UK Government opens ‘biggest round’ of CfD energy auctions to date
The fourth round of the UK Government's Contracts for Difference (CfD) auction scheme, designed to increase investment in low-carbon energy, has opened, aiming to support 12GW of new generation capacity.
The round of the scheme opened for applications today (13 December) and will close on 14 January 2022. It will provide £285m of support annually to low-carbon energy generation, in what the Department for Business, Energy and Industrial Strategy (BEIS) is dubbing the largest package to date under the scheme.
The majority of the funding – £200m annually – will be made available for offshore wind. This is perhaps to be expected, given that the UK is striving to host 40GW of offshore wind by 2030. Offshore wind is, at present, the only renewable energy sub-sector with its own Sector Deal.
There is no capacity cap on the offshore wind budget. Trade body RenewableUK is estimating that more than 16GW of offshore wind could be ready to compete in the round. BEIS itself is basing calculations on around 7GW of offshore wind.
There is also a specific £24m annual allocation for floating offshore wind technologies and a £20m allocation for tidal stream projects. The remainder of the allocation is split between other technologies classed as “emerging” by BEIS (£21m), and mature onshore wind and solar projects (£10m).
Onshore wind and solar have notably been excluded from the CfD process since 2015. The Government took the decision to include them again in 2020, in light of the net-zero target, supporting Strategy packages, and much campaigning from environmental and industry organisations.
BEIS said in a statement that supporting a mix of technologies “will ensure we have a more secure, more resilient energy system and support the UK’s transition to net-zero through a greater range of energy sources”. Overall, the Department is aiming for the round to support 12GW of new capacity.
Business and Energy Secretary Kwasi Kwarteng said the new CfD round’s design is set up to “solidify the UK’s role as a world leader in renewable electricity while backing new, future-proof industries across the country to create new jobs”.
“By generating more renewable energy in the UK, we can ensure greater energy independence by moving away from volatile global fossil fuel prices, all while driving down the cost of new energy,” Kwarteng added, alluding to the ongoing energy price crisis, which has primarily been caused by a disconnect between supply and demand in international gas trading.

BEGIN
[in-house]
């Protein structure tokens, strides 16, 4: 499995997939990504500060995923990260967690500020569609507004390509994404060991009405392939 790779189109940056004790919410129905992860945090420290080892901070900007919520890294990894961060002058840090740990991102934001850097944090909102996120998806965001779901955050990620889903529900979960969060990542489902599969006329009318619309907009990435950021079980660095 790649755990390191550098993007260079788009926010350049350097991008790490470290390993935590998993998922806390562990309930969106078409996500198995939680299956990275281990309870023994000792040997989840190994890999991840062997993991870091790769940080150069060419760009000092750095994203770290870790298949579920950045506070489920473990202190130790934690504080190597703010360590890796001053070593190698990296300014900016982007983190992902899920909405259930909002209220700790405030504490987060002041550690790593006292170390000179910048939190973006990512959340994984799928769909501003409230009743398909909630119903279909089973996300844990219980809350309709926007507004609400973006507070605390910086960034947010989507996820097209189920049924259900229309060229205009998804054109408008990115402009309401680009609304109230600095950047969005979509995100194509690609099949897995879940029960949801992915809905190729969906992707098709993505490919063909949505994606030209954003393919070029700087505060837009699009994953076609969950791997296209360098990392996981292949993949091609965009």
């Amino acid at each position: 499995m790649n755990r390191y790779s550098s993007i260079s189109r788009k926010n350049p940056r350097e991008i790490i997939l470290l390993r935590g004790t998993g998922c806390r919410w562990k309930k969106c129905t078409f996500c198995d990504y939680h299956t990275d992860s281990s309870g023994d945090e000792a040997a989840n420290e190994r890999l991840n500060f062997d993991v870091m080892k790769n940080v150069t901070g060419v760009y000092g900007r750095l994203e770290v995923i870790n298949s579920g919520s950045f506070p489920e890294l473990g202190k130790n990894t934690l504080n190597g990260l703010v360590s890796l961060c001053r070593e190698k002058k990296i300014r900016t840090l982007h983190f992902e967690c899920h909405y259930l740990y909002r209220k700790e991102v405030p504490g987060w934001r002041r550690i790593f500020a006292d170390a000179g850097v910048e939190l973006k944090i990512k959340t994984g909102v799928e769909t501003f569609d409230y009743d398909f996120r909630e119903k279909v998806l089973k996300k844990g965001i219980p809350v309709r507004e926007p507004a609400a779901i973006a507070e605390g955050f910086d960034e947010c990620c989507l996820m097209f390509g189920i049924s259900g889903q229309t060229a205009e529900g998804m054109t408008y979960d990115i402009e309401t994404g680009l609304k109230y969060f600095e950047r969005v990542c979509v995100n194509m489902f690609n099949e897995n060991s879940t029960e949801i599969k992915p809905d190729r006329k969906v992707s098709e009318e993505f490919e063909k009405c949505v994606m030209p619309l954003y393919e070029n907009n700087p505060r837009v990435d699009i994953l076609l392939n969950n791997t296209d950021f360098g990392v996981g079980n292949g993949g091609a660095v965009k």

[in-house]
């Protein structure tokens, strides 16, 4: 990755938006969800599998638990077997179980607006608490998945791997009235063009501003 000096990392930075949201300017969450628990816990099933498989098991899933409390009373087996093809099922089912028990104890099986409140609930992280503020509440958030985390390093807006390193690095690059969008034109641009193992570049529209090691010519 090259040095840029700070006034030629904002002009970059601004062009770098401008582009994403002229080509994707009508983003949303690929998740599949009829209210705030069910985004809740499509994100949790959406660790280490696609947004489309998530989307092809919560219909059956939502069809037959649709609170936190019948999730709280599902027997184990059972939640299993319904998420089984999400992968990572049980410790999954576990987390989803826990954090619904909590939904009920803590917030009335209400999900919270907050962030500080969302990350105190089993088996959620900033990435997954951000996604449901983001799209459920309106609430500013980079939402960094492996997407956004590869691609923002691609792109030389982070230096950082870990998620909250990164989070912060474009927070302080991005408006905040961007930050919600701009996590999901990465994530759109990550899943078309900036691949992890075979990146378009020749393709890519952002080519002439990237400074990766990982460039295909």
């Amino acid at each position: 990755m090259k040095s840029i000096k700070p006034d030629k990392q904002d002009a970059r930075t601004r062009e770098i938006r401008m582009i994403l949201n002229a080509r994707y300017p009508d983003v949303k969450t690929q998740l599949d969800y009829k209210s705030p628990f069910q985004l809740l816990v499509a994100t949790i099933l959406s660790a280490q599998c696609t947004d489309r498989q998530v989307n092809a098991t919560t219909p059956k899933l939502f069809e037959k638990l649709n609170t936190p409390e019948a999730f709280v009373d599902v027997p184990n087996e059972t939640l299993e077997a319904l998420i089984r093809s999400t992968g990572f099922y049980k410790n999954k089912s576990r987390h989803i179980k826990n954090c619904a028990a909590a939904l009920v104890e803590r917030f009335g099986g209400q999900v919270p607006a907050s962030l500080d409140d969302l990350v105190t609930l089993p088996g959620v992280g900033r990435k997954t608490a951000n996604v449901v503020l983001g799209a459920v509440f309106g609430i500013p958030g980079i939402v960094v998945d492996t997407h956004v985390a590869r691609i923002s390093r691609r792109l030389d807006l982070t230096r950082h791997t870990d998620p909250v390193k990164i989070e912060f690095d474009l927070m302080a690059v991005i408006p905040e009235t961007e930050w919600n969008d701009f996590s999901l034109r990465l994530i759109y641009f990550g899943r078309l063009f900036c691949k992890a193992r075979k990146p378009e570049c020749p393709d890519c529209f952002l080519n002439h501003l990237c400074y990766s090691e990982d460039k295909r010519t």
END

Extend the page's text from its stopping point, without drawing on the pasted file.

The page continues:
The CfD scheme first launched in 2011. It provides 15-year private contracts between electricity generators and the Government-owned firm the Low-Carbon Contracts Company (LCCC), providing stability to generators and protections to consumers. You can read more about the history of the scheme, and an analysis of how this latest round is likely to be different, in edie’s sister title, Utility Week.
Winds of change
The opening of the fourth CfD round comes shortly after BEIS granted planning permission to Vattenfall for its 1.8GW Norfolk Borean Wind Farm. The firm is planning to create a 3.6GW renewable energy zone in the region, including this array, 50 miles offshore. There will be up to 156 turbines across the zone.
The Planning Inspectorate had stated that permission should not be granted, as it wanted more information on the safeguarding of biodiversity and how the project would disrupt life for local residents.
BEIS has emphasised the need for more offshore wind in the net-zero transition, and the project’s plans to create green jobs. It has also welcomed Vattenfall’s commitment to invest £15m in a Community Benefit Fund in Norfolk.
© Faversham House Ltd 2022 edie news articles may be copied or forwarded for individual use only. No other reproduction or distribution is permitted without prior written consent.